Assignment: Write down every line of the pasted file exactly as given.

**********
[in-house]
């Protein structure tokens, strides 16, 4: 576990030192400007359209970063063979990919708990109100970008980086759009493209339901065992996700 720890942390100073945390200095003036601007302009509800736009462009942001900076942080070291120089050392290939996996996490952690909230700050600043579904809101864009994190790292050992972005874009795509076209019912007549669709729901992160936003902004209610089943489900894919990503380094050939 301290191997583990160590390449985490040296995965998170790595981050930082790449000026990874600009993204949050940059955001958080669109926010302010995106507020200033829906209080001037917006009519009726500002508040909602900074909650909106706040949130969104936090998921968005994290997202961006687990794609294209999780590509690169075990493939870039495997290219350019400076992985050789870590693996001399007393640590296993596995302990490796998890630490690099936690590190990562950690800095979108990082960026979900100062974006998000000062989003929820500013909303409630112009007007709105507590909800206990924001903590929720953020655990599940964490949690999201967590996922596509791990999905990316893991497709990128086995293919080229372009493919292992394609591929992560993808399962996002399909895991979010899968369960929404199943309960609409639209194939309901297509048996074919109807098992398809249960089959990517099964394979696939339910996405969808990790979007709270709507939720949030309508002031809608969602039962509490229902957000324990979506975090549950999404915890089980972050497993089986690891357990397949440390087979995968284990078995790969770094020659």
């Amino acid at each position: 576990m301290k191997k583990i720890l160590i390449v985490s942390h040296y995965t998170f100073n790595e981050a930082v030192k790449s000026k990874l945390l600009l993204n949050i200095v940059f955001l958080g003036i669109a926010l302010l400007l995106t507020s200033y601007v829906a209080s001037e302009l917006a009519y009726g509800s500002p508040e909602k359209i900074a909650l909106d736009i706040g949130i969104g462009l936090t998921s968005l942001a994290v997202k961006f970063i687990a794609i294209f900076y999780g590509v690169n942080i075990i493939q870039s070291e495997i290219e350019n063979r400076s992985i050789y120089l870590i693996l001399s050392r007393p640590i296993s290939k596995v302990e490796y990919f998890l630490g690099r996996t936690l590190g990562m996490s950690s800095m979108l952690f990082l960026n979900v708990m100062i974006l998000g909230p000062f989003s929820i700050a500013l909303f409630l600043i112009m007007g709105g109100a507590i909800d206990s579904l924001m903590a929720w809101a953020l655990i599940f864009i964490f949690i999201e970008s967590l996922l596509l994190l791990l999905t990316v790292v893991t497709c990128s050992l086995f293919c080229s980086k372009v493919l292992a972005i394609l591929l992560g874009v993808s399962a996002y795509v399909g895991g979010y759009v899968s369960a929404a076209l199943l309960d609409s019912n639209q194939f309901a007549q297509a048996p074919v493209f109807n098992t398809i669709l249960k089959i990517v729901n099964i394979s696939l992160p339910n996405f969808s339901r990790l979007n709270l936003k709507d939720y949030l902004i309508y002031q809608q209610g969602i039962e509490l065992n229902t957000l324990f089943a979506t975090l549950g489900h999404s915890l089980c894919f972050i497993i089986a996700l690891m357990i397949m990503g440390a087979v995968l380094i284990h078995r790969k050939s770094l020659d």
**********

[in-house]
């Protein structure tokens, strides 16, 4: 576990030192400007359209970063063979990919708990109100970008980086759009493209339901065992996700 720890942390100073945390200095003036601007302009509800736009462009942001900076942080070291120089050392290939996996996490952690909230700050600043579904809101864009994190790292050992972005874009795509076209019912007549669709729901992160936003902004209610089943489900894919990503380094050939 301290191997583990160590390449985490040296995965998170790595981050930082790449000026990874600009993204949050940059955001958080669109926010302010995106507020200033829906209080001037917006009519009726500002508040909602900074909650909106706040949130969104936090998921968005994290997202961006687990794609294209999780590509690169075990493939870039495997290219350019400076992985050789870590693996001399007393640590296993596995302990490796998890630490690099936690590190990562950690800095979108990082960026979900100062974006998000000062989003929820500013909303409630112009007007709105507590909800206990924001903590929720953020655990599940964490949690999201967590996922596509791990999905990316893991497709990128086995293919080229372009493919292992394609591929992560993808399962996002399909895991979010899968369960929404199943309960609409639209194939309901297509048996074919109807098992398809249960089959990517099964394979696939339910996405969808990790979007709270709507939720949030309508002031809608969602039962509490229902957000324990979506975090549950999404915890089980972050497993089986690891357990397949440390087979995968284990078995790969770094020659």
């Amino acid at each position: 576990m301290k191997k583990i720890l160590i390449v985490s942390h040296y995965t998170f100073n790595e981050a930082v030192k790449s000026k990874l945390l600009l993204n949050i200095v940059f955001l958080g003036i669109a926010l302010l400007l995106t507020s200033y601007v829906a209080s001037e302009l917006a009519y009726g509800s500002p508040e909602k359209i900074a909650l909106d736009i706040g949130i969104g462009l936090t998921s968005l942001a994290v997202k961006f970063i687990a794609i294209f900076y999780g590509v690169n942080i075990i493939q870039s070291e495997i290219e350019n063979r400076s992985i050789y120089l870590i693996l001399s050392r007393p640590i296993s290939k596995v302990e490796y990919f998890l630490g690099r996996t936690l590190g990562m996490s950690s800095m979108l952690f990082l960026n979900v708990m100062i974006l998000g909230p000062f989003s929820i700050a500013l909303f409630l600043i112009m007007g709105g109100a507590i909800d206990s579904l924001m903590a929720w809101a953020l655990i599940f864009i964490f949690i999201e970008s967590l996922l596509l994190l791990l999905t990316v790292v893991t497709c990128s050992l086995f293919c080229s980086k372009v493919l292992a972005i394609l591929l992560g874009v993808s399962a996002y795509v399909g895991g979010y759009v899968s369960a929404a076209l199943l309960d609409s019912n639209q194939f309901a007549q297509a048996p074919v493209f109807n098992t398809i669709l249960k089959i990517v729901n099964i394979s696939l992160p339910n996405f969808s339901r990790l979007n709270l936003k709507d939720y949030l902004i309508y002031q809608q209610g969602i039962e509490l065992n229902t957000l324990f089943a979506t975090l549950g489900h999404s915890l089980c894919f972050i497993i089986a996700l690891m357990i397949m990503g440390a087979v995968l380094i284990h078995r790969k050939s770094l020659d």